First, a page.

The Review

Hyacinth Girls was another book that I chose to read because I found the cover interesting. Fortunately, the content of the book was equally as compelling.

The story centres on Rebecca’s relationship with her godchild Callie. Having raised Callie from a young age due to the death of both of her parents Rebecca finds that as Callie gets older the less that Rebecca knows about parenting.

Things take a turn for the worse when Callie is accused of bullying. Not wanting to believe that Callie could do this Rebecca becomes defensive and protective only to be faced with shocking consequences.

What is really special about Hyacinth Girls is that Lauren Frankel understands of the cruelty of school children. She accurately describes the torment that can take place in the school environment. Frankel brilliantly keeps the reader on their toes throughout the book and constantly pulls the rug from under your feet. With each chapter you develop an opinion only to have it kyboshed in the next.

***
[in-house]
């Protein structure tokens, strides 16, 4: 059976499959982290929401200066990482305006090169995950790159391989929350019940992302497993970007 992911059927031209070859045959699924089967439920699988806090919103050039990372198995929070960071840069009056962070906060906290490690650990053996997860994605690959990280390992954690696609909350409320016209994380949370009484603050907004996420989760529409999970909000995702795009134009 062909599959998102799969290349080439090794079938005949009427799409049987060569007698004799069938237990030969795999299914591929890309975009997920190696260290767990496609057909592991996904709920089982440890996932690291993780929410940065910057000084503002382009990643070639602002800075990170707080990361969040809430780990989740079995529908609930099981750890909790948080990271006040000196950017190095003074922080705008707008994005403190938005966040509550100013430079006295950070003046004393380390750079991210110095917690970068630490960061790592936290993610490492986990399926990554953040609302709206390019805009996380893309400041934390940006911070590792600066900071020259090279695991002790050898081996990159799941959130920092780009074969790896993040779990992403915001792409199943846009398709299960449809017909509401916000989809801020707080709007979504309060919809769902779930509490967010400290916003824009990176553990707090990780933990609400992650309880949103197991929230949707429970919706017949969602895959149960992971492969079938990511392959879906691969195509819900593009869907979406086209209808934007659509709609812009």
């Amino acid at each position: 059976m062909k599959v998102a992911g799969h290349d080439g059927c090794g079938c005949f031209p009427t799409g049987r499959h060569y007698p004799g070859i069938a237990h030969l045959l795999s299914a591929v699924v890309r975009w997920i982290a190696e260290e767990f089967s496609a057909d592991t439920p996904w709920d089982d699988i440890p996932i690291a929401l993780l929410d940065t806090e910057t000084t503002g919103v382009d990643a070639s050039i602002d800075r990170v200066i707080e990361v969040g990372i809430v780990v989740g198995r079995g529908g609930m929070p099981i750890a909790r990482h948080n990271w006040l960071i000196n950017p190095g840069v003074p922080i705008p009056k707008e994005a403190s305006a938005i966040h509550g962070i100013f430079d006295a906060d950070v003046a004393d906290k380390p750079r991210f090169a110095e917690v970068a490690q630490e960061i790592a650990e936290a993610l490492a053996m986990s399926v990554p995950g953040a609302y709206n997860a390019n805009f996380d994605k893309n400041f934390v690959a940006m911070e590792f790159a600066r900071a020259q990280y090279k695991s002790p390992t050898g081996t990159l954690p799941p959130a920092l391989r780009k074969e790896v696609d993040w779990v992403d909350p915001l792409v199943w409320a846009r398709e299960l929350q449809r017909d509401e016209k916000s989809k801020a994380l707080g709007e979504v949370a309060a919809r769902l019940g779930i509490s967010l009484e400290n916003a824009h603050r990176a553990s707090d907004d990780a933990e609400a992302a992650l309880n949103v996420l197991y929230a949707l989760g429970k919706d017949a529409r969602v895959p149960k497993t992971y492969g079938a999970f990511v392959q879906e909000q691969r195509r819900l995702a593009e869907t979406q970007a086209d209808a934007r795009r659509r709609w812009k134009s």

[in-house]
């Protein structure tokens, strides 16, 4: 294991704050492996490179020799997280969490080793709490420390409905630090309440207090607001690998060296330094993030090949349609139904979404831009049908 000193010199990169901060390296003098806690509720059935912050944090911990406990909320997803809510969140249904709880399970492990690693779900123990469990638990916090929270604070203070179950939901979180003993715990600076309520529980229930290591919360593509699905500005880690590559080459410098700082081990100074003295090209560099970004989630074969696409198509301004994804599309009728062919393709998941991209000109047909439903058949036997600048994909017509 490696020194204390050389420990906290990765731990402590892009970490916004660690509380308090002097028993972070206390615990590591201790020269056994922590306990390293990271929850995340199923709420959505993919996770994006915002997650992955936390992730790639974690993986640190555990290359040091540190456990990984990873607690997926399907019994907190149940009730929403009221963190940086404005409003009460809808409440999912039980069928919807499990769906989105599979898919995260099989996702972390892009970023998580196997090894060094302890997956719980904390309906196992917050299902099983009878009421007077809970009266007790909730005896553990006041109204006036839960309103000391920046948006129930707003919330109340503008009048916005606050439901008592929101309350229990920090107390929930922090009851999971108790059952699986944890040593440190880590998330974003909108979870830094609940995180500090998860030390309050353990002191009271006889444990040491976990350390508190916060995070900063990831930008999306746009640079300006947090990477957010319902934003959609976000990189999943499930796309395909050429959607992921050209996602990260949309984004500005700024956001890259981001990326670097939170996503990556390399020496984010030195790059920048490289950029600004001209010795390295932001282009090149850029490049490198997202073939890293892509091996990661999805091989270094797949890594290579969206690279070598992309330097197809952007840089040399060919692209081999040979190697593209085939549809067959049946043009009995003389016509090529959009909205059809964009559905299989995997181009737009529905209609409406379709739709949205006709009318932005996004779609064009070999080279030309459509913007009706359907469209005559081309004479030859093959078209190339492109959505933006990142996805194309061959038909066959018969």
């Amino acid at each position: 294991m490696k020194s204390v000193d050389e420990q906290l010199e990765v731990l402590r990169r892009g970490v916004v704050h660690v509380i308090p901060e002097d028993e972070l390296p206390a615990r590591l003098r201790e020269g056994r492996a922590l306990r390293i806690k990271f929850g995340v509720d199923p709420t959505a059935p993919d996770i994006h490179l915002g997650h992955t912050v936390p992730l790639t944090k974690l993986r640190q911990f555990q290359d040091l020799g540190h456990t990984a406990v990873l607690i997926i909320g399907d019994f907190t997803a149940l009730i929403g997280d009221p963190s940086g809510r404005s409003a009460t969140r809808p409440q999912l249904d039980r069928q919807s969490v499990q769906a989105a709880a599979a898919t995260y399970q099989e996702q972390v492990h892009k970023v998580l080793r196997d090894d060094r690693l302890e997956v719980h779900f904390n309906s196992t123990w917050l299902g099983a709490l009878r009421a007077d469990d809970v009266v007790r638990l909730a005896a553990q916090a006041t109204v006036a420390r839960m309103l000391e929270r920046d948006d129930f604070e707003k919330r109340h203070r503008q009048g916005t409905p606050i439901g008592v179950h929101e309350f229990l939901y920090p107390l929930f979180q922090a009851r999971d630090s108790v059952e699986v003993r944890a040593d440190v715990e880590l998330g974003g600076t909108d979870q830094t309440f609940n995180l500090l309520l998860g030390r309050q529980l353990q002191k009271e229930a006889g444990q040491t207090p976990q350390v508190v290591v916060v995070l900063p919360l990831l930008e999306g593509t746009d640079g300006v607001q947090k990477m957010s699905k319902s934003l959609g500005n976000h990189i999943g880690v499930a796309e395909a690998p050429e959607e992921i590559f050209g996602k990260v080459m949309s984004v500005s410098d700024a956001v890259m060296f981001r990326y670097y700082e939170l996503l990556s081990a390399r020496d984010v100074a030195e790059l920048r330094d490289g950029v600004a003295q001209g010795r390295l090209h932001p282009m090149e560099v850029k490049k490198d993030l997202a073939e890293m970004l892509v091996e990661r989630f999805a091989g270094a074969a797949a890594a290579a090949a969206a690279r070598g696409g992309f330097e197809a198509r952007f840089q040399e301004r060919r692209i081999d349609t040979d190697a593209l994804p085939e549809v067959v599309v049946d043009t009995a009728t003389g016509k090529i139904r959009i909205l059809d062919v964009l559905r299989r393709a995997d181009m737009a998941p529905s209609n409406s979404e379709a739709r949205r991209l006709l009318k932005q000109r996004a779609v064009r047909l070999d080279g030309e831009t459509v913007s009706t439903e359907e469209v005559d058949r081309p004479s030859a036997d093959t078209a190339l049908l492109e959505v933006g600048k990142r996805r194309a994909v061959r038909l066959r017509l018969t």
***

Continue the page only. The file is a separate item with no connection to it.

You see how difficult it can be for both of the protagonists and you empathise greatly with them both. You also see the shocking behaviour people can (and do) display over social media. Dealing with some dark and disturbing issues makes Hyacinth Girls definitely an interesting multilayered read.

Hyacinth Girls by Lauren Frankel is available now.